How to Solve GMAT Worker Rate Problems

by Mark Wong on June 13, 2010 · 0 comments

in GMAT

The first time I saw a worker rate problem was within the movie “Little Big League.”  I don’t really like how it was solved in the movie, but there are definitely some humorous moments in the clip:


“If Joe can paint a house in 3 hours and Sam can paint the same house in 5 hours, how long does it take for them to do it together?”

The key to solving a worker rate problem is to convert the word problem into single hour (hourly) rates.

“Joe can paint a house in 3 hours,” in the form of an hourly rate, means “Joe can paint 1/3 of a house in 1 hour.”

“Sam can paint the same house in 5 hours” means “Same can paint 1/5 of the same house in 1 hour.”

When we add 1/3 and 1/5, we get the combined hourly rate of both Joe and Sam working together.  Since their least common multiple is 15, we’ll add 5/15 to 3/15.

5/15 + 3/15 = 8/15 of a house per hour (combined rate of Joe and Sam)

Now we go back and reference the question to see exactly what they are asking for, as 8/15 is not the final answer.  We want to know how many hours it will take to finish painting a single house.  Using our combined rate, mathematically that would be:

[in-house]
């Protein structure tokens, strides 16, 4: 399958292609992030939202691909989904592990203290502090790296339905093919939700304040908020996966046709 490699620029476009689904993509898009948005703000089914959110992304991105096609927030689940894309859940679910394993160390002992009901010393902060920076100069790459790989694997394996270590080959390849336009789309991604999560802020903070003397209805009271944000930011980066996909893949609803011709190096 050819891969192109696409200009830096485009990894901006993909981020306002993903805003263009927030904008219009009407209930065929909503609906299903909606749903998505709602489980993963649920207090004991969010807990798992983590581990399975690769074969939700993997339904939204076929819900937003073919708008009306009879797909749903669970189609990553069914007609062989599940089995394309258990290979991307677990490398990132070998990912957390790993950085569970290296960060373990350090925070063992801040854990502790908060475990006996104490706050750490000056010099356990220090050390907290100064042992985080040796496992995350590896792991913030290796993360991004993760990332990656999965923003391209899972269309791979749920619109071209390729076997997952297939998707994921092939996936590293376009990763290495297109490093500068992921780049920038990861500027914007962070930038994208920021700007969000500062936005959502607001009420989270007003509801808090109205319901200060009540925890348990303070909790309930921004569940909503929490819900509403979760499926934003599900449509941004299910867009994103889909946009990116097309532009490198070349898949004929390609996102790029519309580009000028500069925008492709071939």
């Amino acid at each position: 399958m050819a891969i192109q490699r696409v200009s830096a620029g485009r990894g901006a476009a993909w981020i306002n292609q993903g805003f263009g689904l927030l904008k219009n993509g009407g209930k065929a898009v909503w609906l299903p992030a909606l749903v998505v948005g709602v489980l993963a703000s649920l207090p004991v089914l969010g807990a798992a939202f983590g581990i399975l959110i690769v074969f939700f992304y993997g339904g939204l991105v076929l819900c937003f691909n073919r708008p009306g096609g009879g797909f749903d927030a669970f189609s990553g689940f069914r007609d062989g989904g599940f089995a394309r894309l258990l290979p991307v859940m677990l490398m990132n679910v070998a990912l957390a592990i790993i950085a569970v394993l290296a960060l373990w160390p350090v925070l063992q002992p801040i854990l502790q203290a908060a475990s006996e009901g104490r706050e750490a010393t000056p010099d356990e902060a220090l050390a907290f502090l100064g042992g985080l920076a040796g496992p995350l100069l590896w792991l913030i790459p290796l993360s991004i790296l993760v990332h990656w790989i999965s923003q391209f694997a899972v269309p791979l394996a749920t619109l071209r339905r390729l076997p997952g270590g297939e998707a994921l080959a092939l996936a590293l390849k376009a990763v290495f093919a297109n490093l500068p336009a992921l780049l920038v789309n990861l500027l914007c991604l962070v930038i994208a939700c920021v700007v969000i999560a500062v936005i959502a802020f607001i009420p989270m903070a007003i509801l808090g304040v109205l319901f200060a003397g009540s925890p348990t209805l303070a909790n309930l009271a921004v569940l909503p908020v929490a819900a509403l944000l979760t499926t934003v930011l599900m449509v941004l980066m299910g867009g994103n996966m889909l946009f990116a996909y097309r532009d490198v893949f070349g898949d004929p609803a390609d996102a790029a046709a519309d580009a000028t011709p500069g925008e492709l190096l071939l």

( 8/15 house per hour) x (number of hours) = 1 house

To get to the “number of hours” variable, we simply divide “1 house” by the combined hourly rate: 8/15.

This gives us a final answer of 15/8 or 1 and 7/8.

Be weary of variations the GMAT may try to throw at you.  For example, if the question were to state, “Joe can paint 3 houses in one hour,”  the fraction for an hourly rate would be 3/1.  If the question were to state Joe can paint 2 houses in 3 hours,” the fraction for an hourly rate would be 2/3.

Also make sure to check carefully what the question is asking for at the end.  A GMAT question like this could easily try to throw you off at the end by asking how many hours does it take to paint 3 houses.

This can be dealt with easily by simply changing the right hand side of the previous formula from 1 house to 3 houses.

( 8/15 house per hour) x (number of hours) = 3 houses

That gives us a final answer of 45/8 or 5 and 5/8.

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